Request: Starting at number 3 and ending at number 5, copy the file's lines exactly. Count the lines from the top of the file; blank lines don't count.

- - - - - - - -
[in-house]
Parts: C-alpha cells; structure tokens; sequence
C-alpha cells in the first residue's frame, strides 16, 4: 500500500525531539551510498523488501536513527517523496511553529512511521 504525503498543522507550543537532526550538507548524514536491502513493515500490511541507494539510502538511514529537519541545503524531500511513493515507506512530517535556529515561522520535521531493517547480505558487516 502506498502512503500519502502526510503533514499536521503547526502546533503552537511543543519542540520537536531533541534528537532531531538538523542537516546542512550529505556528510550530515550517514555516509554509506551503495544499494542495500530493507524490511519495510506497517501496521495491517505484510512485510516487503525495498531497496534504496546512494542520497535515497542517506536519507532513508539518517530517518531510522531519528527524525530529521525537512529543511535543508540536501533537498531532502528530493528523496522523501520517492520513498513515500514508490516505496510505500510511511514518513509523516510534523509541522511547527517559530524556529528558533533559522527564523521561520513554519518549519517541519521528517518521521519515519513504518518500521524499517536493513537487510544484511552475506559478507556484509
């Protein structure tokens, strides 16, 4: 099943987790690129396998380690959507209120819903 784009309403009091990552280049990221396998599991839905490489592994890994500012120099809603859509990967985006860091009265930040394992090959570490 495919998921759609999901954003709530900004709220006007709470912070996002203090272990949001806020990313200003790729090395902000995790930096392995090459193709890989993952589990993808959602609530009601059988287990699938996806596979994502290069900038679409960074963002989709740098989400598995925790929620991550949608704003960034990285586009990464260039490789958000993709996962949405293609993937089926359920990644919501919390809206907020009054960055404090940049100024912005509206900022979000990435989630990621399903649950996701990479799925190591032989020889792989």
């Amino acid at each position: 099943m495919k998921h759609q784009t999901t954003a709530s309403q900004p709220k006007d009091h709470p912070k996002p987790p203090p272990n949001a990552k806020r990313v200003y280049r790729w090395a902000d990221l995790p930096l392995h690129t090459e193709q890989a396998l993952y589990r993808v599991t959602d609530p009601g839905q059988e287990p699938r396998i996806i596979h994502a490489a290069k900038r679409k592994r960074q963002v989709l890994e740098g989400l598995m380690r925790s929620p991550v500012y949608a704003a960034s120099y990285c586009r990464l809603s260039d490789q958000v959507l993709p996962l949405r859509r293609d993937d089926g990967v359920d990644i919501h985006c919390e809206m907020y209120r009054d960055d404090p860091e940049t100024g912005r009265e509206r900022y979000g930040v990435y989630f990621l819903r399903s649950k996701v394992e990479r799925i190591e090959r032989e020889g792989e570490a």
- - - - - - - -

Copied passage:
C-alpha cells in the first residue's frame, strides 16, 4: 500500500525531539551510498523488501536513527517523496511553529512511521 504525503498543522507550543537532526550538507548524514536491502513493515500490511541507494539510502538511514529537519541545503524531500511513493515507506512530517535556529515561522520535521531493517547480505558487516 502506498502512503500519502502526510503533514499536521503547526502546533503552537511543543519542540520537536531533541534528537532531531538538523542537516546542512550529505556528510550530515550517514555516509554509506551503495544499494542495500530493507524490511519495510506497517501496521495491517505484510512485510516487503525495498531497496534504496546512494542520497535515497542517506536519507532513508539518517530517518531510522531519528527524525530529521525537512529543511535543508540536501533537498531532502528530493528523496522523501520517492520513498513515500514508490516505496510505500510511511514518513509523516510534523509541522511547527517559530524556529528558533533559522527564523521561520513554519518549519517541519521528517518521521519515519513504518518500521524499517536493513537487510544484511552475506559478507556484509
């Protein structure tokens, strides 16, 4: 099943987790690129396998380690959507209120819903 784009309403009091990552280049990221396998599991839905490489592994890994500012120099809603859509990967985006860091009265930040394992090959570490 495919998921759609999901954003709530900004709220006007709470912070996002203090272990949001806020990313200003790729090395902000995790930096392995090459193709890989993952589990993808959602609530009601059988287990699938996806596979994502290069900038679409960074963002989709740098989400598995925790929620991550949608704003960034990285586009990464260039490789958000993709996962949405293609993937089926359920990644919501919390809206907020009054960055404090940049100024912005509206900022979000990435989630990621399903649950996701990479799925190591032989020889792989």
């Amino acid at each position: 099943m495919k998921h759609q784009t999901t954003a709530s309403q900004p709220k006007d009091h709470p912070k996002p987790p203090p272990n949001a990552k806020r990313v200003y280049r790729w090395a902000d990221l995790p930096l392995h690129t090459e193709q890989a396998l993952y589990r993808v599991t959602d609530p009601g839905q059988e287990p699938r396998i996806i596979h994502a490489a290069k900038r679409k592994r960074q963002v989709l890994e740098g989400l598995m380690r925790s929620p991550v500012y949608a704003a960034s120099y990285c586009r990464l809603s260039d490789q958000v959507l993709p996962l949405r859509r293609d993937d089926g990967v359920d990644i919501h985006c919390e809206m907020y209120r009054d960055d404090p860091e940049t100024g912005r009265e509206r900022y979000g930040v990435y989630f990621l819903r399903s649950k996701v394992e990479r799925i190591e090959r032989e020889g792989e570490a």